Antimalarial pharmacology of primaquine: Attempting to solve a 70 year-old puzzle

Mon9  Apr04:15pm(30 mins)
Where:
Stream 2 - Llandinam A6
Keynote Speaker:
Prof Giancarlo Biagini

Authors

G Biagini1; G Camarda1; S March1; R Priestley1; A Saif1; A Miller1; P Jirawatcharadech1; M H Wong1; S Leung1; D Baker1; P Alano1; M J Paine1; S Bhatia1; P M O’Neill1; S A Ward1
1 Liverpool School of Tropical Medicine, UK

Discussion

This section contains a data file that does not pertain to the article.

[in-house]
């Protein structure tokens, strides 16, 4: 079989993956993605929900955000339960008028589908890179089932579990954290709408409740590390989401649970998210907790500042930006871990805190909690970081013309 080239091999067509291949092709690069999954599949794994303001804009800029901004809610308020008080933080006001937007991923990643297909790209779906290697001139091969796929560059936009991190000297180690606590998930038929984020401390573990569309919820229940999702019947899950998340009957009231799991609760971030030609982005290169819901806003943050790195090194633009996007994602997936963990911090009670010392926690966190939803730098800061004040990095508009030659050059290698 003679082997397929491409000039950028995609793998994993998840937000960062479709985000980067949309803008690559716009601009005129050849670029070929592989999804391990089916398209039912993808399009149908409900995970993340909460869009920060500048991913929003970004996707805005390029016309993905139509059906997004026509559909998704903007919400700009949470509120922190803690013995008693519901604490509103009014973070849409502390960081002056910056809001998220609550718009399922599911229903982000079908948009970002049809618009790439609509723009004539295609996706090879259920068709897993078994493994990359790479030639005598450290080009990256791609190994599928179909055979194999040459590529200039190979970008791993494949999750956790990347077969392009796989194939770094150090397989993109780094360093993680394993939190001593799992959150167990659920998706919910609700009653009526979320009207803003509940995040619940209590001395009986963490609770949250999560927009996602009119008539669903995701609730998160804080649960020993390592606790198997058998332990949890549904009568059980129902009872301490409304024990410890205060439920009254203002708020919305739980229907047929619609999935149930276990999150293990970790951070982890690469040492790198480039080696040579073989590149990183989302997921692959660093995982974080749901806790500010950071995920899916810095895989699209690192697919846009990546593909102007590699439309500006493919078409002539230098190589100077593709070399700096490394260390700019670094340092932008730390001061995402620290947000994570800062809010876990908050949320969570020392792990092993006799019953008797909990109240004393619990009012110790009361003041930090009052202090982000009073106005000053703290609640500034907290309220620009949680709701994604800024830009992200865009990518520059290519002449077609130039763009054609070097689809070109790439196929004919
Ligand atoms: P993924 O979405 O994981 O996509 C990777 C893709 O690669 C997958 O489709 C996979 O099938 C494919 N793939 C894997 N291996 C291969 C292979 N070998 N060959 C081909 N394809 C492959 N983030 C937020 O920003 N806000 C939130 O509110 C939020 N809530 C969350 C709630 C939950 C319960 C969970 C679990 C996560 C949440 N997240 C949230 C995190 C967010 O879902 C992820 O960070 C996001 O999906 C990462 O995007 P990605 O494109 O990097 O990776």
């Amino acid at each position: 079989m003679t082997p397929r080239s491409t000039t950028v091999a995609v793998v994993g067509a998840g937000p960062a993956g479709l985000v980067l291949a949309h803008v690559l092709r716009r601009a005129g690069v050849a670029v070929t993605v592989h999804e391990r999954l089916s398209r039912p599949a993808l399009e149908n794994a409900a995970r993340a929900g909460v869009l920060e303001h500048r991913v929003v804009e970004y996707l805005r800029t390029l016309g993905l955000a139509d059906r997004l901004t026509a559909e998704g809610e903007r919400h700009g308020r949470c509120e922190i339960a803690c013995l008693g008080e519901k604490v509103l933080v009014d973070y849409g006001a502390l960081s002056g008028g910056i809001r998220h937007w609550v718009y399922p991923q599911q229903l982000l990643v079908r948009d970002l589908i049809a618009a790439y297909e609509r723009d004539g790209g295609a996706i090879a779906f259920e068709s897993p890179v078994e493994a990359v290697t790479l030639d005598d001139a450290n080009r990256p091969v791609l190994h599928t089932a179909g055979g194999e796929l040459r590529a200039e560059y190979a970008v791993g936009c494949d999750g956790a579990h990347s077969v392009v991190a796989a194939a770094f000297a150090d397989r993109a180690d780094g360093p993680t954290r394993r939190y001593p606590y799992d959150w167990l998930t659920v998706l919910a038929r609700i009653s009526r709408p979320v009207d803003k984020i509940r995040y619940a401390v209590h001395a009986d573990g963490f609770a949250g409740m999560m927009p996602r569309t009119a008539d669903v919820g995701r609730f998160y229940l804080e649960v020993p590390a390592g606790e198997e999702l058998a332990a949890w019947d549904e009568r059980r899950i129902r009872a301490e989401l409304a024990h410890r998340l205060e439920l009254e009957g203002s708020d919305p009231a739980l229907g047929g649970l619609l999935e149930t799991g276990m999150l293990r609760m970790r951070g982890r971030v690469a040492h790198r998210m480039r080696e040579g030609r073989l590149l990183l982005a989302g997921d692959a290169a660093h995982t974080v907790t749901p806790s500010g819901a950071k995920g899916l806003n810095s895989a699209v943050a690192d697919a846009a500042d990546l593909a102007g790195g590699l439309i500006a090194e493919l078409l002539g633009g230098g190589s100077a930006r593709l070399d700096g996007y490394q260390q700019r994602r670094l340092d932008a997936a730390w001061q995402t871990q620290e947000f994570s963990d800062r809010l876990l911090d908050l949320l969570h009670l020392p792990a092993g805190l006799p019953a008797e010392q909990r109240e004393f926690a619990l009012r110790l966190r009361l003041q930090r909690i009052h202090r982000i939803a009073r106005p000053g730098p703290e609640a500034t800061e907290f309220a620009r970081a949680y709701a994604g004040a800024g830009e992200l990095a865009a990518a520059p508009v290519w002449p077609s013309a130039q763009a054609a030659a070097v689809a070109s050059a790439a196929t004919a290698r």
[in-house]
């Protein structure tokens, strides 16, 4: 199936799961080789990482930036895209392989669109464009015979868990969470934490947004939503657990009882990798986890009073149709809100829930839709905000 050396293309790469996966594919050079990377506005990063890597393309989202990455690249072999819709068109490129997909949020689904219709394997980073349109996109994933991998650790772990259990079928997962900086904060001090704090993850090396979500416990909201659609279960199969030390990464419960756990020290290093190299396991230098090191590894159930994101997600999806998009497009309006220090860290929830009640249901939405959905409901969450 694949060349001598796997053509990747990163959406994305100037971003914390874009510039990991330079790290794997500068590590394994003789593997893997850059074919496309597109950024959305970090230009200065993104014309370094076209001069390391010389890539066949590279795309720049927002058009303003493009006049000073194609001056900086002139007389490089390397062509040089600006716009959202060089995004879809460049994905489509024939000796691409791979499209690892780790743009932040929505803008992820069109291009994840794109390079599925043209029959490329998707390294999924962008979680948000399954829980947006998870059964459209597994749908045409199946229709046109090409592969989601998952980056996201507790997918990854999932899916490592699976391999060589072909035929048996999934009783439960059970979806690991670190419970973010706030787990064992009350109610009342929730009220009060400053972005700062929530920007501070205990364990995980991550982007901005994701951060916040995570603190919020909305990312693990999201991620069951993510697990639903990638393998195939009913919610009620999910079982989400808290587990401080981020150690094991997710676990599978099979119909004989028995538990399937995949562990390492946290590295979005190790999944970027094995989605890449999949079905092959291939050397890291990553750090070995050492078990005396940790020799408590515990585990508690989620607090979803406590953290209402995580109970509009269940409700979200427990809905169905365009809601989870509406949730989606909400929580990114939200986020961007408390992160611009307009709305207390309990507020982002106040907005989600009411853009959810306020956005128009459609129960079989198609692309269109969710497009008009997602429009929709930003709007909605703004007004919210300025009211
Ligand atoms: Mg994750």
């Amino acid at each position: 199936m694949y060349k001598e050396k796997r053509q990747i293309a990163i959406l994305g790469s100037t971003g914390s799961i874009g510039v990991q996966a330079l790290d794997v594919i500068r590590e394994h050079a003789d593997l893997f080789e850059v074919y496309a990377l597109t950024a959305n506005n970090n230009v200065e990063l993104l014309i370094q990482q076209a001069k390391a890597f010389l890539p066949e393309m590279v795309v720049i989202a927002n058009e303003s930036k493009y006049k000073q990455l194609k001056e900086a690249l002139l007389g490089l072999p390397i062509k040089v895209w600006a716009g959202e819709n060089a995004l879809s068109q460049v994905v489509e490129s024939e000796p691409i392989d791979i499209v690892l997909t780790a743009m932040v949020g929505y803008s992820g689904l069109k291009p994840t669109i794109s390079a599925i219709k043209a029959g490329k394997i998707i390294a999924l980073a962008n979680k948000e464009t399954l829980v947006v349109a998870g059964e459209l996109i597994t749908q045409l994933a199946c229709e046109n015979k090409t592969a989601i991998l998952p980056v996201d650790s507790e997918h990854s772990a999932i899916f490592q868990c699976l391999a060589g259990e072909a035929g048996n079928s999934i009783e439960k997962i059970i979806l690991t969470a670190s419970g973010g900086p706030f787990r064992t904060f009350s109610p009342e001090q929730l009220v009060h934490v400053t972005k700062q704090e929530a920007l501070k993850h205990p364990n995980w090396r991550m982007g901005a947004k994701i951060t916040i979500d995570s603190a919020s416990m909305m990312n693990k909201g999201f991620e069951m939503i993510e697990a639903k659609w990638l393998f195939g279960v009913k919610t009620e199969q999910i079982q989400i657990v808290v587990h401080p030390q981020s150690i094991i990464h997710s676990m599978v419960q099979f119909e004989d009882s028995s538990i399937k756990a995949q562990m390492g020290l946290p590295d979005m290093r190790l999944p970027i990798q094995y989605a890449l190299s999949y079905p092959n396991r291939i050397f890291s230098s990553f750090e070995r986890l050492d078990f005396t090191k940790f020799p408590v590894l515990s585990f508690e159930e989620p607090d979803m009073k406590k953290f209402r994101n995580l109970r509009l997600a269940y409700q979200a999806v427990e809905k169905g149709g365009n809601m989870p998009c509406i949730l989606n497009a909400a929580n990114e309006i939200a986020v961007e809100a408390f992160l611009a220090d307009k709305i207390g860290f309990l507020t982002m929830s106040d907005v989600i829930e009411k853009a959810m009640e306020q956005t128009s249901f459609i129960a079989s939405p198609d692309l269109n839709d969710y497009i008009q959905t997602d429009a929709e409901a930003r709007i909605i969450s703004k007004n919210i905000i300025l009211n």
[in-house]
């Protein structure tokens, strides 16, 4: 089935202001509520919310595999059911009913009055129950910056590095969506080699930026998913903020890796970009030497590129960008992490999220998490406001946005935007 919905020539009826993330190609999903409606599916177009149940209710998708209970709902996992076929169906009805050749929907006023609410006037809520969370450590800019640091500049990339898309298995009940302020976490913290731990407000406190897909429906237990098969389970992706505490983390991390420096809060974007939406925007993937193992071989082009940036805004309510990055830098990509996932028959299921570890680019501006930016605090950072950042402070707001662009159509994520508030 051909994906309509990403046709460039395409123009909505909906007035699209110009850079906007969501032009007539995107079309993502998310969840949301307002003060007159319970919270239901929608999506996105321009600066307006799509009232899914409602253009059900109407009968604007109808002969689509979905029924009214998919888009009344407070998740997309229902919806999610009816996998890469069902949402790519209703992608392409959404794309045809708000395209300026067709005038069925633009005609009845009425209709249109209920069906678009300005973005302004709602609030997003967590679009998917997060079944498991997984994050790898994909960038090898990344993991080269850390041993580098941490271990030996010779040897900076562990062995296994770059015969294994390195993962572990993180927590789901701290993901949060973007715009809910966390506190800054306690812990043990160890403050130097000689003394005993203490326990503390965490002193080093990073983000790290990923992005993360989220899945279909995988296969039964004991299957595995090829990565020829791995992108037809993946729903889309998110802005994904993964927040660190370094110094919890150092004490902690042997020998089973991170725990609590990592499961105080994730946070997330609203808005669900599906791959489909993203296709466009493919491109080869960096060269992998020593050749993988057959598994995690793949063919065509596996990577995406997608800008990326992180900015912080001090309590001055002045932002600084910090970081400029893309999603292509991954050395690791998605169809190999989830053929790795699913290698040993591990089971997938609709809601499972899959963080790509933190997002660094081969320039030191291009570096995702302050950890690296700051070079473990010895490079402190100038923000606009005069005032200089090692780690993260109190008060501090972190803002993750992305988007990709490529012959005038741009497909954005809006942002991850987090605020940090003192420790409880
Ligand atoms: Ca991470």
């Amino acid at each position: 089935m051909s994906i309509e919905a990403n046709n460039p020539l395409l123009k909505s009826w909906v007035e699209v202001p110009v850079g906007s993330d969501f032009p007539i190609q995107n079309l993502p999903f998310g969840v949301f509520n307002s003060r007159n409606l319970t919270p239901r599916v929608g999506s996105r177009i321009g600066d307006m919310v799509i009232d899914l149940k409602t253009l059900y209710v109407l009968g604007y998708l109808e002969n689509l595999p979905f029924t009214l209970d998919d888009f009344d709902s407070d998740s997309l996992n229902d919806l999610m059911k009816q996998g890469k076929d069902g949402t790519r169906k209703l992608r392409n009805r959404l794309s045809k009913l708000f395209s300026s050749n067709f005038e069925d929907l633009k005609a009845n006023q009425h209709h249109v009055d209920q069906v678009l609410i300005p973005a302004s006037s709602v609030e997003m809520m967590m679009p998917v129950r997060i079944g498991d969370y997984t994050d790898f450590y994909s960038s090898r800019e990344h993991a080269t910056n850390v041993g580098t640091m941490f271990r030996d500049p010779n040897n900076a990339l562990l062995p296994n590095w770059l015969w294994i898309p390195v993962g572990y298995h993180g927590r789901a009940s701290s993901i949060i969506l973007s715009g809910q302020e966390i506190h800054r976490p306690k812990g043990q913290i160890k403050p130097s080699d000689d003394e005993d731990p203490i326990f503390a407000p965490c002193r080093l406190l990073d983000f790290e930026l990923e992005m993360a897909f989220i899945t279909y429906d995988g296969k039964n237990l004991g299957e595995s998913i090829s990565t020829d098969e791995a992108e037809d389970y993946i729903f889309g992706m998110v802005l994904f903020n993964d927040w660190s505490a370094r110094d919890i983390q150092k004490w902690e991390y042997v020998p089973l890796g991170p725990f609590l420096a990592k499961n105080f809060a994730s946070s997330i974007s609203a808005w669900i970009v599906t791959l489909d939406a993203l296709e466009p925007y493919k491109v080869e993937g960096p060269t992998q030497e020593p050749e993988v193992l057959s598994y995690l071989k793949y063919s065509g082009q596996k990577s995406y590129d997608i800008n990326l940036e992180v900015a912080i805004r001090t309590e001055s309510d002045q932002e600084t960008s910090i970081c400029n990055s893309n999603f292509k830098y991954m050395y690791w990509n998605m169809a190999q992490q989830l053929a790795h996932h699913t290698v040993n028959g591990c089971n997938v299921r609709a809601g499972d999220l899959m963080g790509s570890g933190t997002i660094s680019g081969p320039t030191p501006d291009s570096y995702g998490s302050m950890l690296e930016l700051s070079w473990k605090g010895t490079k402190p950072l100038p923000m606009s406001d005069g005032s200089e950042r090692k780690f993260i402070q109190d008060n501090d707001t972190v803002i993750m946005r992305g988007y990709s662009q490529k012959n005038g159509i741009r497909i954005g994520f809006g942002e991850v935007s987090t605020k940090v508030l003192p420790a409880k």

Primaquine (PQ) is an 8-aminoquinline class FDA-approved drug on the World Health Organization's (WHO) List of Essential Medicines, and is currently the only registered drug available for radical cure of relapse malaria showing activity against Plasmodium vivax and P. ovale dormant liver stages. PQ is also active against P. falciparum liver stages and against the sexual gametocyte stages of Plasmodium species, making this drug available for prophylaxis and in transmission blocking strategies such as in elimination programmes. However, its widespread use in mass drug administration intervention is limited due to severe side effects occurring in patients with glucose-6-phosphate dehydrogenase (G6PD) deficiency. Despite being in use for some 70 years, PQ mechanism of action is still poorly understood. Metabolic activation has long been known to be required for PQ to gain activity, and recently CYP2D6 enzyme has been shown to be required to achieve P. vivax radical cure in humans. It is hypothesised CYP2D6 mediates the generation of hydroxylated metabolites, which in turn could exert the anti-parasitic effect via a redox cycling mechanism. Here, by using a chemical biology approach we provide the first direct definitive evidence of the role of hydroxylated and quinoneimine primaquine metabolites in anti-gametocyte and liver stage inhibitory activity. Furthermore, we present biochemical evidence consistent with a mechanism of action whereby redox cycling of catalytic quantities of PQ metabolites can generate pharmacologically-relevant levels of hydrogen peroxide (H2O2) which lead to parasite killing. Finally, we demonstrate how redox cycling of PQ metabolites by host enzymes leads to the selective killing of malaria parasite gametocytes and liver stages. The identification of the biochemical events responsible for the anti-parasite activity of primaquine not only answers to a long-asked question, but also opens the way to the possibility of designing new 8AQs with improved therapeutic profiles.
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